had not yet made a decision on whether to register.

5. (SBU) Awami League Acting General Secretary Syed Ashraful Islam
criticized some of the new electoral provisions but did not outright
reject the new ordinance. Islam told the Embassy that his party
would try to reach a compromise through its dialogue with the EC,
due to resume in early September. He said he approved of much of the
new law but added that it contained what he described as
undemocratic provisions, such as the prohibition on front
organizations. He also questioned the provision for allowing voters
to cast a "no vote" in Parliamentary elections, saying it was not
clear how that would improve democracy. Islam said his party might
be able to hold a council meeting by the end of September if the
government lifted or significantly relaxed the state of emergency.


6. (SBU) A High Court bench on August 28 ordered the government to
explain the constitutionality of the sections on reserving political
positions for women, on demanding conformity of party objectives to
the constitution, and on non-discrimination regarding religion,
race, caste, language or sex in the party constitutions. The BNP
Secretary General promised more legal challenges to come, saying the
CTG had no constitutional authority to make major policy decisions.

--------------------------------------------- --
CTG ACKNOWLEDGES PROBLEMS, PROMISES FLEXIBILITY
--------------------------------------------- --


DHAKA 00000922 002 OF 002


7. (SBU) Law Adviser A.F. Hassan Ariff acknowledged both the poor
timing of the new ordinance and the legitimacy of political party
complaints that it would be difficult to adopt the stipulated
reforms for the December elections. Ariff said the amendments would
have been welcomed by the people if made soon after the state of
emergency declaration in January 2007, when there was a nationwide
clamor for political reform to battle widespread graft and violence.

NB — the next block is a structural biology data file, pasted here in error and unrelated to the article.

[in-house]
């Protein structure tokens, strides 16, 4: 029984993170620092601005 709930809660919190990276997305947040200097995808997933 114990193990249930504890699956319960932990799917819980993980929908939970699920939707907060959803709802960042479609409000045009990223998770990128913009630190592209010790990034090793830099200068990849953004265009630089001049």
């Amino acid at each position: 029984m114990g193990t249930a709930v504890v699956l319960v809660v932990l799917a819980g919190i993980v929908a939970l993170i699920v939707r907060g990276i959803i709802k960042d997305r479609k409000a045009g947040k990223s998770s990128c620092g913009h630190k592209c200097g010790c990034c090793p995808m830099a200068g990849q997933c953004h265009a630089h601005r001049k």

Ariff said the government would favorably consider any EC proposal
to relax some provisions of the Emergency Power Rules if it helped
the political parties hold council meetings in a timely fashion to
adopt the required reforms. Meanwhile, the EC has invited major
political parties for separate meetings to discuss party
registration issues. Notably, the EC invited the mainstream BNP
leaders, who were excluded from initial rounds of dialogue in favor
of reformists.

--------------------------------------------- -
COMMENT: NEW LAWS UNLIKELY TO DERAIL ELECTIONS
--------------------------------------------- -

8. (SBU) While there are legitimate practical concerns over
compliance and time constraints, the lengthy foot-dragging among
political parties with respect to any meaningful reforms suggests
they hope to resist such change. The new reforms have the potential
to promote transparency in party financing, internal party
democracy, and women's participation, all of which could challenge
the entrenched power of party leaders. The BNP in particular is a
top-down organization, the legacy of its founder, Ziaur Rahman.
Still, the CTG has made clear it wants all political parties to
participate in the Parliamentary elections to ensure they are
perceived as free, fair and credible. That suggests the EC and the
Caretaker Government are likely to be responsive to at least some of
the parties' complaints.

MORIARTY